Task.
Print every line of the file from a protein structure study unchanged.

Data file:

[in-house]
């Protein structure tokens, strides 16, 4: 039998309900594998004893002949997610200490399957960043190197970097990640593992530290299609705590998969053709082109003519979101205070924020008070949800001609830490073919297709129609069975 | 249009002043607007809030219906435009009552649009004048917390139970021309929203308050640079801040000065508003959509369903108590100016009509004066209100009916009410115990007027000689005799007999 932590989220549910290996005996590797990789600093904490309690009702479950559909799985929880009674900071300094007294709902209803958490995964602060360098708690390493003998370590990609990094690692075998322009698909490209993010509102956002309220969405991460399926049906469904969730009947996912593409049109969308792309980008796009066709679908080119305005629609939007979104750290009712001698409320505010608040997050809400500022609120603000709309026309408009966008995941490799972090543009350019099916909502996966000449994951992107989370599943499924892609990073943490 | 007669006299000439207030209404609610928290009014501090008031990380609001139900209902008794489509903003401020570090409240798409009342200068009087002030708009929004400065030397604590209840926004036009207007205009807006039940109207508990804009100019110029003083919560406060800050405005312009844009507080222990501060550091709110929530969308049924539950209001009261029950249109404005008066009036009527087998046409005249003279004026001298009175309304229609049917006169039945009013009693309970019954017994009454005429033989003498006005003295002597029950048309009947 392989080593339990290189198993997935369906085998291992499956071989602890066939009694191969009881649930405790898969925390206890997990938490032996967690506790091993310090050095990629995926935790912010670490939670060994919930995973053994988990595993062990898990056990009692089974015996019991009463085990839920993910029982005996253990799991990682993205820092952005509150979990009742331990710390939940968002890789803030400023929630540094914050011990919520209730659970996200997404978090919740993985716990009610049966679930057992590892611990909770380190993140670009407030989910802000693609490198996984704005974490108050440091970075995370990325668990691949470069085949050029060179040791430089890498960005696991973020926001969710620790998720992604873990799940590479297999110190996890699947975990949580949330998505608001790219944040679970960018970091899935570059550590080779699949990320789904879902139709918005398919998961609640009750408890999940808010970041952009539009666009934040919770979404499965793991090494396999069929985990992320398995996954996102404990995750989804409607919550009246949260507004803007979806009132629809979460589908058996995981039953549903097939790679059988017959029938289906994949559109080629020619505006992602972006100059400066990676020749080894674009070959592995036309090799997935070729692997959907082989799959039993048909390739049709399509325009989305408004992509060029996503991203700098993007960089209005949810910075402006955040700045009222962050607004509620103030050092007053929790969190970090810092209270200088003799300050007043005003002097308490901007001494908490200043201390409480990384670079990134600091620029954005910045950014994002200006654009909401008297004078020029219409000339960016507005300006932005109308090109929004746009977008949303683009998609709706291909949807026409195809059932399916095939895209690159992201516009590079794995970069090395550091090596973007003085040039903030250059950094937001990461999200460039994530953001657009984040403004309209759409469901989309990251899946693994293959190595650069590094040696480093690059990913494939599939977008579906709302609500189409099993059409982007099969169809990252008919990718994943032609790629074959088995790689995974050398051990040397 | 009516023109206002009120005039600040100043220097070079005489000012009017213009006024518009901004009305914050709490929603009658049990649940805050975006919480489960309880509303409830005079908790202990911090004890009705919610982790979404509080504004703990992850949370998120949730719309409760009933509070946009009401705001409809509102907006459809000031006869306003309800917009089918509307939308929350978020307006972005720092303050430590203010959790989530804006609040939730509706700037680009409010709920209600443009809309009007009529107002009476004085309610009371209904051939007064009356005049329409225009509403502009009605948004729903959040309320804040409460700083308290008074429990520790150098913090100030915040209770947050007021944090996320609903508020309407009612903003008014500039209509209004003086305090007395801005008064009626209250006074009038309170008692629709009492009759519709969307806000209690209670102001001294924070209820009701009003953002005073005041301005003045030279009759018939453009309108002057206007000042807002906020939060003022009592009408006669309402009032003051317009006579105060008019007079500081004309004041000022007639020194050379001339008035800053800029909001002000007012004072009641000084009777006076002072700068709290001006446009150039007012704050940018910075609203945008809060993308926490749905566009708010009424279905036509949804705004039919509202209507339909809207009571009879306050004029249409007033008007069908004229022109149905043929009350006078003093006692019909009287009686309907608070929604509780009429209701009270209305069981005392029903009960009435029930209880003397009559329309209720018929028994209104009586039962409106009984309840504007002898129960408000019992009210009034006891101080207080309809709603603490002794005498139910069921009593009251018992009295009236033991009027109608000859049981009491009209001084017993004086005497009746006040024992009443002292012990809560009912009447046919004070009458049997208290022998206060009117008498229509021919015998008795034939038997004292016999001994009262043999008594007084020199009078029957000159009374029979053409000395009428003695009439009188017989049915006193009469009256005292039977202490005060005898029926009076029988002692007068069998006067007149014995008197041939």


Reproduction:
[in-house]
């Protein structure tokens, strides 16, 4: 039998309900594998004893002949997610200490399957960043190197970097990640593992530290299609705590998969053709082109003519979101205070924020008070949800001609830490073919297709129609069975 | 249009002043607007809030219906435009009552649009004048917390139970021309929203308050640079801040000065508003959509369903108590100016009509004066209100009916009410115990007027000689005799007999 932590989220549910290996005996590797990789600093904490309690009702479950559909799985929880009674900071300094007294709902209803958490995964602060360098708690390493003998370590990609990094690692075998322009698909490209993010509102956002309220969405991460399926049906469904969730009947996912593409049109969308792309980008796009066709679908080119305005629609939007979104750290009712001698409320505010608040997050809400500022609120603000709309026309408009966008995941490799972090543009350019099916909502996966000449994951992107989370599943499924892609990073943490 | 007669006299000439207030209404609610928290009014501090008031990380609001139900209902008794489509903003401020570090409240798409009342200068009087002030708009929004400065030397604590209840926004036009207007205009807006039940109207508990804009100019110029003083919560406060800050405005312009844009507080222990501060550091709110929530969308049924539950209001009261029950249109404005008066009036009527087998046409005249003279004026001298009175309304229609049917006169039945009013009693309970019954017994009454005429033989003498006005003295002597029950048309009947 392989080593339990290189198993997935369906085998291992499956071989602890066939009694191969009881649930405790898969925390206890997990938490032996967690506790091993310090050095990629995926935790912010670490939670060994919930995973053994988990595993062990898990056990009692089974015996019991009463085990839920993910029982005996253990799991990682993205820092952005509150979990009742331990710390939940968002890789803030400023929630540094914050011990919520209730659970996200997404978090919740993985716990009610049966679930057992590892611990909770380190993140670009407030989910802000693609490198996984704005974490108050440091970075995370990325668990691949470069085949050029060179040791430089890498960005696991973020926001969710620790998720992604873990799940590479297999110190996890699947975990949580949330998505608001790219944040679970960018970091899935570059550590080779699949990320789904879902139709918005398919998961609640009750408890999940808010970041952009539009666009934040919770979404499965793991090494396999069929985990992320398995996954996102404990995750989804409607919550009246949260507004803007979806009132629809979460589908058996995981039953549903097939790679059988017959029938289906994949559109080629020619505006992602972006100059400066990676020749080894674009070959592995036309090799997935070729692997959907082989799959039993048909390739049709399509325009989305408004992509060029996503991203700098993007960089209005949810910075402006955040700045009222962050607004509620103030050092007053929790969190970090810092209270200088003799300050007043005003002097308490901007001494908490200043201390409480990384670079990134600091620029954005910045950014994002200006654009909401008297004078020029219409000339960016507005300006932005109308090109929004746009977008949303683009998609709706291909949807026409195809059932399916095939895209690159992201516009590079794995970069090395550091090596973007003085040039903030250059950094937001990461999200460039994530953001657009984040403004309209759409469901989309990251899946693994293959190595650069590094040696480093690059990913494939599939977008579906709302609500189409099993059409982007099969169809990252008919990718994943032609790629074959088995790689995974050398051990040397 | 009516023109206002009120005039600040100043220097070079005489000012009017213009006024518009901004009305914050709490929603009658049990649940805050975006919480489960309880509303409830005079908790202990911090004890009705919610982790979404509080504004703990992850949370998120949730719309409760009933509070946009009401705001409809509102907006459809000031006869306003309800917009089918509307939308929350978020307006972005720092303050430590203010959790989530804006609040939730509706700037680009409010709920209600443009809309009007009529107002009476004085309610009371209904051939007064009356005049329409225009509403502009009605948004729903959040309320804040409460700083308290008074429990520790150098913090100030915040209770947050007021944090996320609903508020309407009612903003008014500039209509209004003086305090007395801005008064009626209250006074009038309170008692629709009492009759519709969307806000209690209670102001001294924070209820009701009003953002005073005041301005003045030279009759018939453009309108002057206007000042807002906020939060003022009592009408006669309402009032003051317009006579105060008019007079500081004309004041000022007639020194050379001339008035800053800029909001002000007012004072009641000084009777006076002072700068709290001006446009150039007012704050940018910075609203945008809060993308926490749905566009708010009424279905036509949804705004039919509202209507339909809207009571009879306050004029249409007033008007069908004229022109149905043929009350006078003093006692019909009287009686309907608070929604509780009429209701009270209305069981005392029903009960009435029930209880003397009559329309209720018929028994209104009586039962409106009984309840504007002898129960408000019992009210009034006891101080207080309809709603603490002794005498139910069921009593009251018992009295009236033991009027109608000859049981009491009209001084017993004086005497009746006040024992009443002292012990809560009912009447046919004070009458049997208290022998206060009117008498229509021919015998008795034939038997004292016999001994009262043999008594007084020199009078029957000159009374029979053409000395009428003695009439009188017989049915006193009469009256005292039977202490005060005898029926009076029988002692007068069998006067007149014995008197041939």